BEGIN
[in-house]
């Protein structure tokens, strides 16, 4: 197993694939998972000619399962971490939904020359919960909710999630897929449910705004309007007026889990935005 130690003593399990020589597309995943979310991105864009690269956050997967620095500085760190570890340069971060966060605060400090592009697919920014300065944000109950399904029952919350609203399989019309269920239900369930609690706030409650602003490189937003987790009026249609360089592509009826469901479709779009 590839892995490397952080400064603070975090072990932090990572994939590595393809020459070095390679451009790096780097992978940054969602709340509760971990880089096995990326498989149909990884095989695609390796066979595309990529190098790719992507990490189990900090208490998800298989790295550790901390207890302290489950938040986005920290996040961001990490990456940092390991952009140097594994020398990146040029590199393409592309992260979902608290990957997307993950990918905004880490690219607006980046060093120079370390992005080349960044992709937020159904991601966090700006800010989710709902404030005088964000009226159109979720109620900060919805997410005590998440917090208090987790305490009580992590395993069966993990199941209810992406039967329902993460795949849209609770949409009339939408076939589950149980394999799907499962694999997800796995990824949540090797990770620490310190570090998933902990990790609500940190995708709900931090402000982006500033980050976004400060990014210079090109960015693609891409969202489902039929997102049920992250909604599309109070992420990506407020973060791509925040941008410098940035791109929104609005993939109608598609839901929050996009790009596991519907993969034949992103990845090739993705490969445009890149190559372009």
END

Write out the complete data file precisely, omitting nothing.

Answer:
[in-house]
């Protein structure tokens, strides 16, 4: 197993694939998972000619399962971490939904020359919960909710999630897929449910705004309007007026889990935005 130690003593399990020589597309995943979310991105864009690269956050997967620095500085760190570890340069971060966060605060400090592009697919920014300065944000109950399904029952919350609203399989019309269920239900369930609690706030409650602003490189937003987790009026249609360089592509009826469901479709779009 590839892995490397952080400064603070975090072990932090990572994939590595393809020459070095390679451009790096780097992978940054969602709340509760971990880089096995990326498989149909990884095989695609390796066979595309990529190098790719992507990490189990900090208490998800298989790295550790901390207890302290489950938040986005920290996040961001990490990456940092390991952009140097594994020398990146040029590199393409592309992260979902608290990957997307993950990918905004880490690219607006980046060093120079370390992005080349960044992709937020159904991601966090700006800010989710709902404030005088964000009226159109979720109620900060919805997410005590998440917090208090987790305490009580992590395993069966993990199941209810992406039967329902993460795949849209609770949409009339939408076939589950149980394999799907499962694999997800796995990824949540090797990770620490310190570090998933902990990790609500940190995708709900931090402000982006500033980050976004400060990014210079090109960015693609891409969202489902039929997102049920992250909604599309109070992420990506407020973060791509925040941008410098940035791109929104609005993939109608598609839901929050996009790009596991519907993969034949992103990845090739993705490969445009890149190559372009």